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Santa Rosa Officials Pitch Need For New Courthouse

Photo via Flickr//E.L. Malvaney

This fall, voters in Santa Rosa County are being asked to support a one-cent local option sales tax to pay for a new courthouse and determine where they’d like it to be located. In an effort to gain support, county officials have been making the case that the existing facility in downtown Milton is outdated and needs to be replaced.

Let’s begin with the age of the current courthouse the core of the building is now 87 years old, constructed when total population was less than 14,000; the population now tops 160,000. “The courthouse was built in 1927, it’s served the citizens of Santa Rosa County well for many years. But it’s outgrown its ability to provide those services,” said Santa Rosa County Commission Vice-Chairman Don Salter. He says his biggest concern is for the safety of the 10 thousand or so county residents that enter the old judicial center on a monthly basis.

Echoing those safety concerns is Santa Rosa County Clerk of Courts & Comptroller Don Spencer, who says the courthouse staff is at risk, too.

The judges walking down the hallways among family members, whose child they may have just sentenced to life in prison. There’re divorce cases, domestic violence where they’re out there together. There’s no secure entrance for inmates to get into courtrooms; they have to walk down the hall amongst the general population in chains to get to their courtrooms,” said Spencer.

Of course, the old judicial building was not built with a security system back in 1927. Technological advancements have created a hodgepodge of wiring throughout the building, which also lacks proper heating and cooling. For example, the main courtroom often registers a temperature of 55 degrees in the middle of the summer.

According to Spencer, who has Clerk of Court & Comptroller offices in the County Administration Building down the street, SPACE is an issue as well.

“We’ve outgrown the present facility, there’s no room for growth for the additional circuit judge that we need. The clerk’s office can’t even fit in the courthouse. We’ve had modular buildings added to the back of the courthouse. The modulars have been there for about 5 years and are starting to show some wear and tear,” he said.

Santa Rosa County Administrator Hunter Walker says it’s just an old building, with old systems and old technology, and its upkeep is expensive.

Since 2003, repairs, additions, renovations, and settlements have totaled more than $3.3 million. Walker says the new construction that’s planned will be a much better value.

“Currently, with the modulars, it’ll go from about 60 thousand-square-feet now to about 150,000. So, it’ll be much more efficient and fitted for technology as opposed to cobbling together an old building. The proposed new building is expected to house everything that a court facility should have for a county the size of Santa Rosa.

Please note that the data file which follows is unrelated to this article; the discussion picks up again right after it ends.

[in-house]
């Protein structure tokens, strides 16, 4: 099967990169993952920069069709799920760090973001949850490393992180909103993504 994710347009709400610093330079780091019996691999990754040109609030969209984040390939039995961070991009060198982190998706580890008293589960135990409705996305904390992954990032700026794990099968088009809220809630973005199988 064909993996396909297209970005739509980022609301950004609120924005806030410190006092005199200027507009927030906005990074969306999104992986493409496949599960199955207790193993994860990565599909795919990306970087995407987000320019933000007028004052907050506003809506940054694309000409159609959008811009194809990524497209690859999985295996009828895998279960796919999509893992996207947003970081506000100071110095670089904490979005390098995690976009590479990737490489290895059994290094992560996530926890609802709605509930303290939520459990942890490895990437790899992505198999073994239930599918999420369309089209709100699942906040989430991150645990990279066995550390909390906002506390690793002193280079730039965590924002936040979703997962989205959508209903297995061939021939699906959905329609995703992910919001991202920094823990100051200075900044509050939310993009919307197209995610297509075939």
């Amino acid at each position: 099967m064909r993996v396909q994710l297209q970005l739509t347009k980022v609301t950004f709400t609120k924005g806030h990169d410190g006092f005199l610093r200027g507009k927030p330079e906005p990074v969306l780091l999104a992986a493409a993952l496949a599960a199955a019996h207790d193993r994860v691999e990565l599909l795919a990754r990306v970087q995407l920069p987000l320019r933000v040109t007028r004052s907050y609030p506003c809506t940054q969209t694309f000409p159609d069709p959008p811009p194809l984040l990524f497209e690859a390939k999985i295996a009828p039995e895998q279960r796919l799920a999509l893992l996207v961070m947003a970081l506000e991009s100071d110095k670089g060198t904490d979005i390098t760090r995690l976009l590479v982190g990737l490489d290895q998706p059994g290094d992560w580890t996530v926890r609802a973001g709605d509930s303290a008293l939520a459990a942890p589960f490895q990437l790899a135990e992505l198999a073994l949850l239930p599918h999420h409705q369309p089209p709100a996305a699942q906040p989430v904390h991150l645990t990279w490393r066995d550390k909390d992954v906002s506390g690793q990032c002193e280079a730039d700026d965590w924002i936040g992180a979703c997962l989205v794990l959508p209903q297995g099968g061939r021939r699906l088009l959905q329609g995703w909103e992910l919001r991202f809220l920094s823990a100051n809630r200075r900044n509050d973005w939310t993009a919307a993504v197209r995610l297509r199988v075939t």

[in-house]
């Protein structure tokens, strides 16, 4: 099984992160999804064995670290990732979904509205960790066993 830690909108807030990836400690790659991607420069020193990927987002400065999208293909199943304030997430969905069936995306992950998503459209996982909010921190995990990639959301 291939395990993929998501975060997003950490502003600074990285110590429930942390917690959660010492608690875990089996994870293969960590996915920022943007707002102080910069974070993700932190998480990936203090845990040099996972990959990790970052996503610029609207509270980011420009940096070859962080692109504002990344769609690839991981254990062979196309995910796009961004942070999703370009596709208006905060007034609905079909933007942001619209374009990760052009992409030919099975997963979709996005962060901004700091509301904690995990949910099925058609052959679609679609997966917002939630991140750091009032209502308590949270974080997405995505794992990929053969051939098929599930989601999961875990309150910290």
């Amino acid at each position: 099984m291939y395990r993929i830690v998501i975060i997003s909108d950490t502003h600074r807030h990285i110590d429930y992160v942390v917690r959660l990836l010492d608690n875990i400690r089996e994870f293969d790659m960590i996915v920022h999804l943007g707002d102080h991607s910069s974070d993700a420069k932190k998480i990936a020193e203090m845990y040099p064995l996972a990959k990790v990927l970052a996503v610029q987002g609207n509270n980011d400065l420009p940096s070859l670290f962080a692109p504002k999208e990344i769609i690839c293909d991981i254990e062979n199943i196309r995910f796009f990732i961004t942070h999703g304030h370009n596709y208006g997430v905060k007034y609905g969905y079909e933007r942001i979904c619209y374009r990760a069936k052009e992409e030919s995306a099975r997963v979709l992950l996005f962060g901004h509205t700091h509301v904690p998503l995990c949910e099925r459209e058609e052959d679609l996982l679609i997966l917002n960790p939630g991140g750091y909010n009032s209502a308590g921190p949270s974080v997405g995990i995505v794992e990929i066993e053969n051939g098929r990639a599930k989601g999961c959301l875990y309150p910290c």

It will have nine courtrooms, all with direct prisoner access, chamber and office space for court administration. It will also have space for Guardian Ad Litem, jury assembly rooms, holding rooms for custodial inmates, and a public law library. Also, it will contain office space for the Clerk of Court, State Attorney, and Public Defender.

The estimated cost of the new judicial facility is about $50 million. There have been few questions about the need for a new facility.

But, residents like Larry Sessions of Gulf Breeze want to be sure the design plan includes only what’s essential. “I moved here from Leon County and I observed the construction of two gold-plated courthouses and I’d like some assurances that we’re not going to build some sort of gold-plated facility here,” said Sessions at a recent town hall meeting at the Tiger Point Community Center.

One of those facilities being referenced is the District Court of Appeals in Tallahassee. Commissioner Lane Lynchard said board members have made their intent about the design and finishes very clear from the beginning.

“We wanted something that was very practical, very durable, low cost maintenance. We’re looking for a facility to last us another 75 or 100 years, but it’s not going to be an ornate courthouse,” Lynchard said.

Even though the building is expected to be basic, it’s still carries a price tag of  $50 million. Santa Rosa County is looking to raise that money through the proposed one-cent local option sales tax.

The tax will be collected for five years beginning in January 2015 and is expected to generate $10 million to $12 million each year. Also, the General Election ballot will include three proposed sites for building the new facility. They include a site in East Milton, a location adjacent to the current courthouse in downtown Milton, and a site on Highway 90 in Pea Ridge. 

Sandra Averhart has been News Director at WUWF since 1996. Her first job in broadcasting was with (then) Pensacola radio station WOWW107-FM, where she worked 11 years. Sandra, who is a native of Pensacola, earned her B.S. in Communication from Florida State University.